State Archaization: the Role of Information Technologies

State Archaization:
the Role of Information Technologies

Lebedeva M.M.,

Dr. Sci. (Polit. Sci.), Professor, Head of World Politics Department, MGIMO University, Moscow, Russia,

elibrary_id: 250953 | ORCID: 0000-0003-4162-0807 | RESEARCHER_ID: C-2309-2013

Kharkevich M.V.,

Cand. Sci. (Pol. Sci.), Associate Professor, World Politics Department, MGIMO University, Moscow, Russia,

elibrary_id: 547254 | ORCID: 0000-0001-9476-9694 | RESEARCHER_ID: R-7257-2016

Zinovieva E.S.,

Dr. Sci. (Polit. Sci.), Professor of the World Politics Department, Deputy Director of the Centre of International Information Security, Science and Technology Policy, MGIMO University,

elibrary_id: 625192 |

Koposova E.N.,

post-graduate student, Department of World Politics, Moscow State Institute of International Relations (University), MFA of Russia,

elibrary_id: 718311 |

DOI: 10.17976/jpps/2016.06.03

For citation:

Lebedeva M.M., Kharkevich M.V., Zinovieva E.S., Koposova E.N. State Archaization: the Role of Information Technologies. – Polis. Political Studies. 2016. No. 6. P. 22-36. (In Russ.).


The article discusses the destructive role of information technologies in the context of weak state institutions. Contrary to many assertions about the positive relationship between the Internet and democracy, the authors show that under certain conditions this connection can become negative: information technologies, particularly Web 2.0, can stimulate the rollback to archaic politics. The term “archaic politics” implies return to informal institutions and practices based on private power, criminals, religion, kinship and clan. Using the case of the “Arab Spring” in Libya the article proves that the conditions of state archaization are weak extractive state institutions and the lack of a stable national identity. Particularly susceptible to archaization are weak sultanistic states. Mass access to the Internet in such regimes, particularly the spread of Web 2.0 technologies, leads to an increase in the capacity of the protest movement, while weak public institutions cannot effectively control these developments. As a result, it increases the likelihood of splash on the street of well-organized and coordinated through Web 2.0 technologies protest movements, demanding the liberalization of political life. In this case, the state is doomed to archaization. Attempts to suppress the protest movement could lead to civil war, which (in the context of weak state institutions) most likely will result in their final “failure”. In the case the requirements of the protesters are met, the liberalization will occur in the context of weak state institutions, which is also likely to lead to the state archaization. Archaism of public institutions is particularly probable in the Middle East and North Africa, as there is a simultaneous merging of two crises at the global and regional levels. At the global level the fundamental institutions of the Westphalian system are still eroding, at the regional level – the crisis of identity that is associated with the disappearance of the cold war opposition “socialism-capitalism” and the role of political Islam, which undermines the legitimacy of the secular aging regimes. The article also substantiates the conclusion that, contrary to the theory of waves of democratization the rollback can be not only in the direction of authoritarianism, but also in the direction of the archaization.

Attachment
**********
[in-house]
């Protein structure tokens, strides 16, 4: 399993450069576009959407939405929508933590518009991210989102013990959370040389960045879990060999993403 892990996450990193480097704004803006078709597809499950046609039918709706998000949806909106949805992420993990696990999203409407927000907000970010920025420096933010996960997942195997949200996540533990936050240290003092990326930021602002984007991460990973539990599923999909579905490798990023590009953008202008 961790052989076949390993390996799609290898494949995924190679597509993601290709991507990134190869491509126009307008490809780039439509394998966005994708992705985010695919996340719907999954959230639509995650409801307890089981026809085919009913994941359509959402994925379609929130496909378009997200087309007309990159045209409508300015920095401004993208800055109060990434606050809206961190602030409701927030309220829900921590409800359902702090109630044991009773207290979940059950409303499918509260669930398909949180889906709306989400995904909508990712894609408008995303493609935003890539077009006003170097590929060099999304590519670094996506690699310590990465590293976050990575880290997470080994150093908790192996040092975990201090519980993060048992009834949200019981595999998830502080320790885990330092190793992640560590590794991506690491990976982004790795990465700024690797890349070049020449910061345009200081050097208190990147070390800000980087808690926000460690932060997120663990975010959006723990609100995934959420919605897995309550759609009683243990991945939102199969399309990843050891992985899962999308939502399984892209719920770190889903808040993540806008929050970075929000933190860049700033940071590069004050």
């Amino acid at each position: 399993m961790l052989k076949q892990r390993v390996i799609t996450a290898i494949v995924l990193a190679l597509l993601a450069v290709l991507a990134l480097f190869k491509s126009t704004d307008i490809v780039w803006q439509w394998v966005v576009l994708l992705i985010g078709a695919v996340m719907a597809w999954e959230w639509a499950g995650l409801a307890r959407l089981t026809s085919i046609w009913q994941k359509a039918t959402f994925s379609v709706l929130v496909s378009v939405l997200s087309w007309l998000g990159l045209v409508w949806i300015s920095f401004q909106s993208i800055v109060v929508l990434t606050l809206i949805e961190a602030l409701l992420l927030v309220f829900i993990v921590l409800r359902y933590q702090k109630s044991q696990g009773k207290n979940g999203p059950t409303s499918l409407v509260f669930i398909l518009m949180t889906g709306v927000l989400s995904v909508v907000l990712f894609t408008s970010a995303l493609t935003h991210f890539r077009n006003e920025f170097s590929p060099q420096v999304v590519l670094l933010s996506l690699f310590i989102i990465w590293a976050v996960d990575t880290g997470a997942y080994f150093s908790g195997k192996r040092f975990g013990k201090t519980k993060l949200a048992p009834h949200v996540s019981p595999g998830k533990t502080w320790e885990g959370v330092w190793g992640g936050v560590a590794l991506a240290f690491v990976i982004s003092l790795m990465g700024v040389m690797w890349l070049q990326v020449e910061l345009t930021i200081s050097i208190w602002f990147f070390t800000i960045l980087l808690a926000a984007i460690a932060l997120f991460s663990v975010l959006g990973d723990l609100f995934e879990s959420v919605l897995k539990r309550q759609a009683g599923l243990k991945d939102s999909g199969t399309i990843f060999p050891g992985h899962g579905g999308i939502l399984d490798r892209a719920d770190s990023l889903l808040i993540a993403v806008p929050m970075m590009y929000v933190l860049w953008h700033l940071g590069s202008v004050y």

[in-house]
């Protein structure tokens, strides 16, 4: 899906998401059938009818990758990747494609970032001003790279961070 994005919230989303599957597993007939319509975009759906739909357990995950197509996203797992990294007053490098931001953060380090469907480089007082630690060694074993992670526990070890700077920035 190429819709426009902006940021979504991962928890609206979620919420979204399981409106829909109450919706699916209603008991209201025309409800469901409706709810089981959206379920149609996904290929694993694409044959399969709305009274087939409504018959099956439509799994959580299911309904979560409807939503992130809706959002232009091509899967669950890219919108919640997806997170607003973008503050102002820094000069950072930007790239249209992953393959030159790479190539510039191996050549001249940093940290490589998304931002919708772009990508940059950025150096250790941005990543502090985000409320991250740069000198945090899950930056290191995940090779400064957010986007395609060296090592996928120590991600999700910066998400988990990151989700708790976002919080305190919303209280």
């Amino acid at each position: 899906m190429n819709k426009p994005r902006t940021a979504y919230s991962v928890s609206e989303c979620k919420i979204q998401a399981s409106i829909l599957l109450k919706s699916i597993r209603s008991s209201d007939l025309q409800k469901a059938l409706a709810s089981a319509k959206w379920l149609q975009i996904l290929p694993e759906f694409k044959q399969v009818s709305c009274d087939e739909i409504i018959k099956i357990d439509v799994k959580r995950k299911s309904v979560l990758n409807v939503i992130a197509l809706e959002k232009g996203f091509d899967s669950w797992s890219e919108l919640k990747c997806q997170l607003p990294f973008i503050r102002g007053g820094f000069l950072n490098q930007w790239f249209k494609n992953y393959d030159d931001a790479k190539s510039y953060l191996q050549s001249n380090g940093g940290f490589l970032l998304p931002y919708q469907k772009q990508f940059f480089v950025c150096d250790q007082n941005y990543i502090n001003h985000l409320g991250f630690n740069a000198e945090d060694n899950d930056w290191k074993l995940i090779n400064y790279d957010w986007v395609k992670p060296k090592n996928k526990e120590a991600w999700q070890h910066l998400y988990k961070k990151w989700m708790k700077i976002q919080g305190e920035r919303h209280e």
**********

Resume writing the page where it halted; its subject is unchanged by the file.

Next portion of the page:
archaization; development; Internet; the “Arab Spring” democratization theory; sultanistic regimes; informal institutions.

Content No. 6, 2016

See also:

Ilyin M.V.,
“Flaky Pastry” of Politics: Recipes and Improvisations. – Polis. Political Studies. 2016. No1

Bykov I.A., Hall T.E.,
Digital divide and the Internet-users political preferences in Russia. – Polis. Political Studies. 2011. No5

Korotayev A.V., Shishkina A.R., Isayev L.M.,
Arab Spring as a Global Phase Transition Trigger. – Polis. Political Studies. 2016. No3

Tikhonova S.V.,
Social Networks: Problems of Internet Socialization. – Polis. Political Studies. 2016. No3

Goldstone J.A., Grinin L.Ye., Korotayev A.V.,
Waves of revolutions in the 21st century. – Polis. Political Studies. 2022. No4



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